Ok, so it’s the new year and it’s the standard time for everyone to make new year’s resolutions. I’ve been flooded with lists and surveys which only serve to make me feel terrible about what a slug I am. It seems I should be wearing a fit bit and counting every step I take with the appropriate disappointment when I find that I haven’t taken what seems to me to be a huge number of steps. These lists and surveys also remind me what my healthy weight is for my height, which tells me I need to be 2 inches taller. This is especially cruel given that I’ve lost ¾ of an inch from what I was in my younger years. So, what to do? Do I just throw up my arms and give up, with the excuse that these people are not talking about the average senior and are out of touch with the real older generation or, do I try to glean something from these lists and survey results that might benefit me? If you’ve stayed with me this long, I assume you’ve decided to stay with me at least for a little while longer so, surprise . . . I’ve got another list.
My goal in writing this blog was to identify the common threads that appeared in the lists. I found that almost every list had something about a positive attitude so I will spend more time on that suggestion. If you only take action on one of the suggestions on my list, choose keeping a positive mindset.
Keep a Positive Mindset – I know you’re thinking, wow, why didn’t I think of that? Hold on a minute so I can change my mindset . . . there, now I have a positive mindset, I feel so much better! I know it’s not that easy, but there are ways we can improve our mindset. I found a 10-minute video on Ted Talks that focuses on aging and how a positive attitude makes a difference. Click here to watch it, it’s worth your 10 minutes.
In my survival training in the Air Force the instructor cited a military study that studied why some soldiers survived, and some died when faced with similar survival situations. They concluded that a positive attitude kept some soldiers alive while others just gave up. They pointed out that those who survived didn’t dwell on why they were put into the survival situation but instead they focused on what assets they had that would help them stay alive. They didn’t focus on the things they couldn’t change but on the things that they had some control over.
One of the positive attitude suggestions counseled that we shouldn’t ignore our negative feelings completely, and we need to deal with them at some level. They advised us to set aside a time when we faced our problems, determined what we could change and what we couldn’t, and then decided what steps we could take to deal with the things we could change. They suggested that we treat ourselves like we would treat a friend, by asking, “What would a good friend say to me right now?” In other words, we need to cut ourselves some slack. Once the time for confronting our negative feelings is over, physically remove ourselves to somewhere nice and move to positive thinking.
Make a gratitude list. Think of the things that bring you joy. Write them down. Focus outside yourself, find someone to help – don’t ask someone what you can do for them, invariably they will say they’re fine. Observe them and find something they need or something they need help with and just do it. Don’t ask, just do it. Even if you made a wrong guess about what they need they will appreciate that you tried to help. I think that a positive attitude is the most important thing we can do to age well.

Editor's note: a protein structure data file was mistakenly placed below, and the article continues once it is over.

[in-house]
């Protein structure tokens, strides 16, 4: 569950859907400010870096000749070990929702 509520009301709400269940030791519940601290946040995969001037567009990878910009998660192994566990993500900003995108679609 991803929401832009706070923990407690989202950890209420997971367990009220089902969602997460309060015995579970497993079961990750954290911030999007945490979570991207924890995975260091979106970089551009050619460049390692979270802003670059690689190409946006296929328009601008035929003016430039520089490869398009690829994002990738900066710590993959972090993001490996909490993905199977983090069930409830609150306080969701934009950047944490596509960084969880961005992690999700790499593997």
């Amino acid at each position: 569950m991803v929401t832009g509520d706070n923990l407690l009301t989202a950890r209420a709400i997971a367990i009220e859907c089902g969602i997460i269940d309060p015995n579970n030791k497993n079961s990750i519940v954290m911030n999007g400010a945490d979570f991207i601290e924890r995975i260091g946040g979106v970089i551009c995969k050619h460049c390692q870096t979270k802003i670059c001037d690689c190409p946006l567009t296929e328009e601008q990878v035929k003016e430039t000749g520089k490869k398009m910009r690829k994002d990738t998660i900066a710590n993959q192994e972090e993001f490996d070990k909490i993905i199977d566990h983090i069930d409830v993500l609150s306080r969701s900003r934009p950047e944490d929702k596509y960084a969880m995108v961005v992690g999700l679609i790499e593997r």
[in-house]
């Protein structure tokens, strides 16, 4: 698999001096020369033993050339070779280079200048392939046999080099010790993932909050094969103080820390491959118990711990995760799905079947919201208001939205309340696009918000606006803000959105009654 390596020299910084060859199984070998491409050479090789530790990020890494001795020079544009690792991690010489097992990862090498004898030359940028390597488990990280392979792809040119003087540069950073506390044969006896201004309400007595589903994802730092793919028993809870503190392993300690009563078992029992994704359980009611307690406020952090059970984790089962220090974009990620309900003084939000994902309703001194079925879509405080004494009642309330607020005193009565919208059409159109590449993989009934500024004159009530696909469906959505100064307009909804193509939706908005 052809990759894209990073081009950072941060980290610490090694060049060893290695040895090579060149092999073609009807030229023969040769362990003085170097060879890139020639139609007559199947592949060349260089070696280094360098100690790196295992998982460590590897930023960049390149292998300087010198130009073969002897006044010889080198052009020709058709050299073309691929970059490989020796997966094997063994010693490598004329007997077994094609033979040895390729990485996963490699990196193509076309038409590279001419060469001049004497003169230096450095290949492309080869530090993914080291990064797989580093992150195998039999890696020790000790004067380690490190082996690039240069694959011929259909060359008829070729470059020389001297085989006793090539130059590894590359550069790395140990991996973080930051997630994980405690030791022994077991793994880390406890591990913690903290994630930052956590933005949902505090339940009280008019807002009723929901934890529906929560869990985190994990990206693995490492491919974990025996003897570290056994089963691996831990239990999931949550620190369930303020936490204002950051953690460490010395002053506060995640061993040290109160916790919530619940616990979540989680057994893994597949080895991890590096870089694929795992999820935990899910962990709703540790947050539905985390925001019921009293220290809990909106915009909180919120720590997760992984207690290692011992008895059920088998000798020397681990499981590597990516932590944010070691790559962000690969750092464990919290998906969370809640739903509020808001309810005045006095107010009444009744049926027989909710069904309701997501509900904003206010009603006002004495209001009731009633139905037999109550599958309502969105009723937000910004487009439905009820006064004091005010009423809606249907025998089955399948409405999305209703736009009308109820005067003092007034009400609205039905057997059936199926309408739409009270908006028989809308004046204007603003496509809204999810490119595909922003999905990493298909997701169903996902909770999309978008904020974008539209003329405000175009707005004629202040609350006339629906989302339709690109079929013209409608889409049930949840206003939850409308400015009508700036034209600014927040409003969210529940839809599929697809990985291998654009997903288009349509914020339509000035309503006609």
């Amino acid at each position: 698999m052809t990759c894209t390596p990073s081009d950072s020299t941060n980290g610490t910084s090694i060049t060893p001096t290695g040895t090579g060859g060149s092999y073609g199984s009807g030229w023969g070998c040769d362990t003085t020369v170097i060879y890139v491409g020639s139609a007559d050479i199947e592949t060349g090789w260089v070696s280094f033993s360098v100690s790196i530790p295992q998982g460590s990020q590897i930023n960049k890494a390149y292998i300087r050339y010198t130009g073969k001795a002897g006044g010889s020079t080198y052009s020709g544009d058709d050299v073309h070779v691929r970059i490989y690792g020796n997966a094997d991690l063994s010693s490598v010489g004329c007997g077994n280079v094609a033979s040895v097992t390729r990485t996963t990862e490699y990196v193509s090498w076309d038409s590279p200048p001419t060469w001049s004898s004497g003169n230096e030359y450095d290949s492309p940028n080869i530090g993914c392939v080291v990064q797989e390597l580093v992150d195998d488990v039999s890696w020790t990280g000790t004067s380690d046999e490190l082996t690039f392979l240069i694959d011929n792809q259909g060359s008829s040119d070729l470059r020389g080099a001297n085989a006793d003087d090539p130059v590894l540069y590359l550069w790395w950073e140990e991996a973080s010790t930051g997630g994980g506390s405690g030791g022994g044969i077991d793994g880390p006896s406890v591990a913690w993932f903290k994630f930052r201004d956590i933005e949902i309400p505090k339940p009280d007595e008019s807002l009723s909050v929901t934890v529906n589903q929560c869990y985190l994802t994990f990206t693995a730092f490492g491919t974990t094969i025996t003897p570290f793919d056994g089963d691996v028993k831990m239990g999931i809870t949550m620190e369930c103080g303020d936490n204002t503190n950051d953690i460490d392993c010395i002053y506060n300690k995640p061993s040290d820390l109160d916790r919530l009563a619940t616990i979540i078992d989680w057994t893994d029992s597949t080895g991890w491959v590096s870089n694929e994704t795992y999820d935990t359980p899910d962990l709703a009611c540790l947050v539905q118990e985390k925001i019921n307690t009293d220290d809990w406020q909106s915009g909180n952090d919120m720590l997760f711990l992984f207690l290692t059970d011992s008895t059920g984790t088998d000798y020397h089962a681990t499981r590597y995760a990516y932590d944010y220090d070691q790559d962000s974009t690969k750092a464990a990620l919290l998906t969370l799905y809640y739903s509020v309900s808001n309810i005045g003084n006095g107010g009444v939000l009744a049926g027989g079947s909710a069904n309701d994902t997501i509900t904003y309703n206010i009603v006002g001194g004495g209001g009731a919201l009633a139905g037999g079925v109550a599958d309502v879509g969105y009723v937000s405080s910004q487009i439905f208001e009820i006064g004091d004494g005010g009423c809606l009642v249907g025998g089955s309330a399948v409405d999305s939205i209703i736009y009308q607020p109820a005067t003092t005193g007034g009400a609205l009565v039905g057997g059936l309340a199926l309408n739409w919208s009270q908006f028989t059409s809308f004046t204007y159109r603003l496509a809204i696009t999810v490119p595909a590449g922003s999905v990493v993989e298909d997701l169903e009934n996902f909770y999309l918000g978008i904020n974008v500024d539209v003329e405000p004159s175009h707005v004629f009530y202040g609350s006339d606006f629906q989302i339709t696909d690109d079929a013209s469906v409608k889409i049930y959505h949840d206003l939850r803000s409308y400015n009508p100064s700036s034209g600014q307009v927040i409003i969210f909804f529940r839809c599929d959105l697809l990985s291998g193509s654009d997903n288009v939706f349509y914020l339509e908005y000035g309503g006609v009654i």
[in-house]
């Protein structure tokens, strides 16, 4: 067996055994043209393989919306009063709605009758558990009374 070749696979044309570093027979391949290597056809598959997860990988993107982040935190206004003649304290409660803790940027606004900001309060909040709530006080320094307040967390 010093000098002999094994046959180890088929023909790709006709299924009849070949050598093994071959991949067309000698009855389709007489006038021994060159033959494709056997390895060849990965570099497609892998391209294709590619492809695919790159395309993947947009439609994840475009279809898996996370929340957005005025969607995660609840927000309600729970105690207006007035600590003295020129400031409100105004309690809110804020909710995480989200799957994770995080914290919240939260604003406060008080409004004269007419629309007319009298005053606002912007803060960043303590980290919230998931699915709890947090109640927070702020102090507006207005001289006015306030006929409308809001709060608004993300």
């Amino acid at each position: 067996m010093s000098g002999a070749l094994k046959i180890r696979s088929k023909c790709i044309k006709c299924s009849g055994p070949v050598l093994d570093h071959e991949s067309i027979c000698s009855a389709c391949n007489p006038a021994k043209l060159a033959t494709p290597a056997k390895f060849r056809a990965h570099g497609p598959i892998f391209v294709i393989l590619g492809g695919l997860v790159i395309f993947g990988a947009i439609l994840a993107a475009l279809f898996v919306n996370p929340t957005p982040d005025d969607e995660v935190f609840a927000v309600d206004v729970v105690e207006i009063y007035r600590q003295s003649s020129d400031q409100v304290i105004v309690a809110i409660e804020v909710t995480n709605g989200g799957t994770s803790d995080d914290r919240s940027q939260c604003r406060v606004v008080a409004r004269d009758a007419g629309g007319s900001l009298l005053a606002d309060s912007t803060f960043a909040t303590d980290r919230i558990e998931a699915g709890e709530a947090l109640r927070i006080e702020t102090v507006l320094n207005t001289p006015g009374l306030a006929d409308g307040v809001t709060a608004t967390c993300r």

Here are some other things that will help us age well.
Commit to 10 Minutes of Exercise Daily – 10 minutes isn’t long. Find something that makes you breath hard. I’ve found 3 flights of stairs will do it for me. Do it three times, walking down the stairs after each trip up so you can catch your breath. Presto, your 10-minute exercise is done.
Make Better Dietary Choices – Here’s a quick video on shopping healthy. It teaches some ways to make better choices as you shop.
Quit Smoking – I know what you’re saying, “I’ve smoked two packs of cigarettes a day for 40 years — what’s the use of quitting now? Will I even be able to quit after all this time?” It doesn’t matter how old you are or how long you’ve been smoking, quitting smoking at any time improves your health. When you quit, you are likely to add years to your life, breathe more easily, have more energy, and save money.
Play With Your Grandkids – A 2016 study found that half of the grandparents who occasionally participated in their grandchildren’s lives were alive five years post-study compared to individuals who had no involvement. Playing with your grandkids is not a hard ask.
Stimulate Your Mind – Regularly challenging your brain is one of the best ways to stay mentally sharp as you age. It’s also one of the best ways to reduce your risk of memory loss or developing dementia. Simple things such as reading daily, doing crosswords, or joining a book club are great and fun ways to ensure your body’s most important muscle receives an adequate workout.
Reach Out to Old Friends and Make New Ones – Studies show that socially active older adults have better cognition, lower risks of disability and depression, and overall better health.
It’s a list, but it’s doable. Stay positive and make 2023 the best year yet, I’m positive you can do it.